Things were okay for a while. And then they weren’t. On the Thursday of the second week of Semester I couldn’t stop crying on the train. It felt like something had clicked inside of me, and things looked different again. I was so so scared because it almost felt like when things were really bad. When I got home I went to yoga, thinking it would help me snap out of hit. It didn’t. I ended up crying on my yoga mat. That line sounds so incredibly pretentious and so incredibly Emily Morgan…

I later realised I’d been suppressing my emotions for months without even realising it. At that point, I was so convinced I was going to suspend my studies for a year; work for six months and then travel Europe for six months. I felt like I was trapped on a high speed train that was moving in a direction where I didn’t know the destination. I wanted to do something dramatic to try and take control of my life. To prove myself that I was in control of my life.

When I look back at it now, it’s really clear that I was trying to run away from my emotions (cue ‘Cranes in the Sky’ by Solange..). I should’ve learnt from the trip to New York that shitty, unresolved feelings will follow you, no matter how far you go. I still feel the need to drop everything and run away sometimes. Lately I’ve been wanting to move out of home. But again, I think it’s just because I feel like sadness grows roots and tethers you to the floor. I feel like if I leave a certain place I can leave the sadness behind. But I know in my heart that’s not true.

A lot of difficult conversations with mum and dad, friends, strangers, professors and psychologists later, I ended up ditching the plan to run away to Paris (as romantic as it sounded). Instead, I dropped to part time in uni. I also dropped my major in political science and changed it to philosophy.

In ways, this is helped. I now have the time to look after myself. I think all the problems I had with my health was just my body trying to tell me to slow down. To breathe.

 

I don’t really know what else to tell you at this point. I’m not sure if we’ll ever catch up. I think I’d be fine either way. Even though I still care about you (and always will) I’ve learnt how to live without you. I sincerely hope you’re at a place where you have too.

For the longest time I almost wanted to rub in your face how well I was doing without you – ‘look I’m happy’ ‘look I’m studying at Usyd law’ ‘look I made other friends’. Looking back now it’s clear that at that point I clearly wasn’t over you, no matter how much I told myself I was. But I think the fact that I can sit here and be truthfully, painstakingly honest about the ups and downs of my life since you left, shows that I’m at peace with what happened. I’m no longer trying to convince you (or myself) that I’m something I’m not.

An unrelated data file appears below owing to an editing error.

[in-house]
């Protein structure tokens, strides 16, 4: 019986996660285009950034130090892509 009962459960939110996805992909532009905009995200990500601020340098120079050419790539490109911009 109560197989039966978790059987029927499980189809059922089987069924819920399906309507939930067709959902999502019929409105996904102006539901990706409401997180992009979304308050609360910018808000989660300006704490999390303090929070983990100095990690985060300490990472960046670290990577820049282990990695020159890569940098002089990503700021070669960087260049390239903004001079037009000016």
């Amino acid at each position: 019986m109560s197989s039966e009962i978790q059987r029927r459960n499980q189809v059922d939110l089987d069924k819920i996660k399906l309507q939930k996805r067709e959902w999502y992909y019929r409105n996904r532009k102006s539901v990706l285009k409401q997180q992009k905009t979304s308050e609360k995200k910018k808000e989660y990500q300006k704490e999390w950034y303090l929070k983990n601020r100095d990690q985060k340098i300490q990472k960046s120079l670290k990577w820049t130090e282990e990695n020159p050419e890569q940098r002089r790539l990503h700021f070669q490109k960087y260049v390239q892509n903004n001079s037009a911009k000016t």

Since we’ve stopped talking I’ve felt the most intense joys, but I’ve also cried countless times on the shower floor. I definitely don’t have everything figured out, but I’m not pretending to. I think sometimes people get this image of me in their heads as the ‘has-it-all-together’ girl, and it’s really difficult to be vulnerable with people who think you’re infallible. Heck, sometimes I’m the person believing I’m infallible. But no matter what, every single time I come back down to earth. Like Bernard in The Waves, sometimes I get so caught up thinking I’m this or that, I forget that I just am. I don’t need to search for anything, because it is always within me.

If there’s one thing I’ve learnt in the time we’ve been apart, it’s that the universe only gives you what you can handle. Years ago I never could’ve pictured life without you by my side. I don’t know why things happened the way the did. But here I am. More than a year since we stopped being friends, and I’m okay.

Right now my mantra in life is

“It ends or it doesn’t”

It sounds really simple, but it’s what I tell myself when I’m dealing with difficult emotions and situations. Either this shitty thing will end, and there’s no point worrying about it because it’s ephemeral. Or it won’t end, and you can’t do anything about it so you have to find a way to live with it.

It works for good things too. Either the good thing will end, so you should savour it while it lasts. Or it doesn’t end.

I’ve found that most things end. That’s how it went for us. Our connection ended. But the hurt and confusion and loneliness that followed also ended. So either way we grew and we adapted and we came out stronger because of it all.

So after all of this, I just wanted to say thank you, truly, from the bottom of my heart. Because although it ended, it was damn good while it lasted. There is always gonna be a version of me in which you are my best friend, even if you’re not the person I call when things go wrong anymore. But for the times you were that person – thank you. Thank you for being authentically and imperfectly ——- in a way that no one else ever could. There’s only one girl in this universe that got to call you her twinsie. And I am so fucking glad it got to be me.

 

Love, forever and always,

Emily